Squirrel knew that he could not really complain about his features. He had nice eyebrows, dimples, and a pleasant buttonlike nose. He had a strong jaw that had luckily escaped the Curse of Buckteeth, and his eyes were a clear, crystal turquoise—a playful blue that twinkled in any light.
As he looked at himself, Squirrel rearranged his burnt-red hair to cover the shape of his head and adjusted his faded PetPost uniform to hide the awful S branded into his forearm. The S was not for “Squirrel.” The S was for “Slave.”
“Well, this is as good as I’m going to look,” he said, and with a sigh the slave Squirrel let himself into the Grand Hall of the Pedipurr Society.
Shock was the first thing that hit Squirrel’s pupils.
The Grand Hall was destroyed. Slaughtered cushions and torn yarn were stuck to the checkered marble floor, the busts of the Founding Cats were splattered with brown gunk, teak chairs balanced on hinges like seesaws, and the grandfather clock hung sideways, refusing to tick. Instead time was kept by droplets of milk dripping onto the keys of the piano from a shelf of toppled milk bottles.
“What’s going on?” whispered Squirrel, turning right, then left, then right again, spinning on his heel like a malfunctioning robot. “What’s happen—OUCH!”
Pain shot from his foot to his brain. A whopping crack echoed through the hall. Squirrel looked down. He had just stepped on, and shattered, a fish-bone saucer.
Not sure what to do, Squirrel dashed toward the door. But he was too late.
The door at the end of the hall swung open; something came pelting toward him—and before Squirrel could make out face or form, he was pinned to the floor by something really heavy, something really orange, something really tickly.
Squirrel looked up. The orange face of a cat called Brosher hung above him like a burned, furry sun.
“Sorry about that, Squirrel—I got a little carried away,” said the orange cat, pulling Squirrel up.
“Sir, what’s going on?” asked Squirrel, rubbing his shoulder. “What happened to this place?”
“Don’t worry about this. We were so antsy waiting for you to bring the invitations that a few cat-fights broke out—that’s all. All sorted now. But tell me, you have the invitations, don’t ya?”
“What invitations?” asked Squirrel, who was as confused as a bumper car.
“The invitations to Smitten’s wedding, of course, Squirrel. They’re supposed to arrive today! We’ve been pulling the fur out of our hides waiting for you. But enough yakking. Everyone’s waiting in the Tiger’s Tooth. Let’s go,” said Brosher, grabbing Squirrel and jostling him and his sack toward the bar on the far end of the hall.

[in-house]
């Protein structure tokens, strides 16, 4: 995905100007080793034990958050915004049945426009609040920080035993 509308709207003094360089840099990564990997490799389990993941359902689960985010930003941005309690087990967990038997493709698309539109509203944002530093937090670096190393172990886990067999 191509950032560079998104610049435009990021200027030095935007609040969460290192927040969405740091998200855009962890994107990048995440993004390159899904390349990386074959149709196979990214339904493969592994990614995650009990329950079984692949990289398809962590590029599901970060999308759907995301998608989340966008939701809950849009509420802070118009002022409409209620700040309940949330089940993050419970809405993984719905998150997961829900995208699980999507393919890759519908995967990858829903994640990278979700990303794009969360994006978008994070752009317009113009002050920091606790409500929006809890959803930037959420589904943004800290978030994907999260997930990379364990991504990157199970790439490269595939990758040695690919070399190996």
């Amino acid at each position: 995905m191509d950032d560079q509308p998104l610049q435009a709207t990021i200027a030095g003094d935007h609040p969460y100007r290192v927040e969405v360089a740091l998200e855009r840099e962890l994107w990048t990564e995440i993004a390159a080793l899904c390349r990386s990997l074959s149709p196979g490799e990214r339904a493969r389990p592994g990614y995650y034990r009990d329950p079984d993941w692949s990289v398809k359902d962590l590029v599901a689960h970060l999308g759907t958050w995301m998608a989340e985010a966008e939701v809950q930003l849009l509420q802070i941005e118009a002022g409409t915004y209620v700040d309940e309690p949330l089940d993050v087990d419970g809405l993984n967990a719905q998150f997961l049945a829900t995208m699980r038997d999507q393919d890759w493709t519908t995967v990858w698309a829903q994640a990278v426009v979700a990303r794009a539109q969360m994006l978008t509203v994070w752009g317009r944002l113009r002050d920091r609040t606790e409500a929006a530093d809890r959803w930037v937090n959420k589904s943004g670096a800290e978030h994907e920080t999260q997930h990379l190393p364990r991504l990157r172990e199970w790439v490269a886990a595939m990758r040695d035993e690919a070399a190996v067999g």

No place had been more aptly named than the Tiger’s Tooth. The walls rumbled with purrs and meows. Darkness and dampness filled the room, with sweaty cats crushed against every inch of the window. A single sliver of light cracked the blackness.
Groping his way toward the bar counter in the center of the room, Squirrel felt hundreds of eyes on him. The beat of the ocean against the Pedipurr’s walls made his pulse quicken. Everyone was watching him. Waiting for him.
Shaking, Squirrel scrambled onto the bar platform and untied his sack. His paws fumbled. He had never gotten so much attention, and the little red PetPost slave could not help feeling very nervous. He half choked, half coughed, and said, “Sirs, madams, sh-should I begin?”
The room roared yes so loudly that Squirrel almost fell off the counter. Hurriedly he emptied the sack on the platform. Instead of a stack of leaf-envelopes, out came big, rectangular parcels. Each was wrapped in lilac wax paper emblazoned with the letter M. Squirrel recognized the M with awe: the paper itself had come all the way from Mellifera, the walled city of bees.
Reverently Squirrel picked up a package. It had a tiny card on it. Scribbled on the card was the name of each invitee to Smitten’s wedding.
Squirrel cleared his throat and called out, “Mrs. . . . Mrs. Falguny.”
The room shook as cats started elbowing one another out of the way to catch a glimpse of the recently widowed Mrs. Falguny. Squirrel saw Olfisse, the Pedipurr’s security cat, amongst the crowd, craning her neck.
From the pit of fur, a frail little cat with salt-and-pepper hair came shyly forward. The other cats moved aside; the first invitee had been announced.
“For you, ma’am,” said Squirrel, handing the package to Mrs. Falguny.
“Thank you, Squirrel. I just wish my husband could’ve been here,” she said quietly before dragging her parcel away. Squirrel waited until she had hobbled back to her spot before announcing the next invitee.
“The next package is for . . . Lady Blouse,” said Squirrel. He heard a purr, and then saw a sleek, black Bombay cat with twinkling hazel eyes shimmy up to him.
“Ah buhlieve that’s me, dahling,” she drawled, and winked at Squirrel. As Squirrel handed her the parcel, his heart hammered in his eardrums. He blushed. He had always been very fond of pretty Lady Blouse.
Squirrel pulled out another parcel. He smiled. “Mr. Brosher.”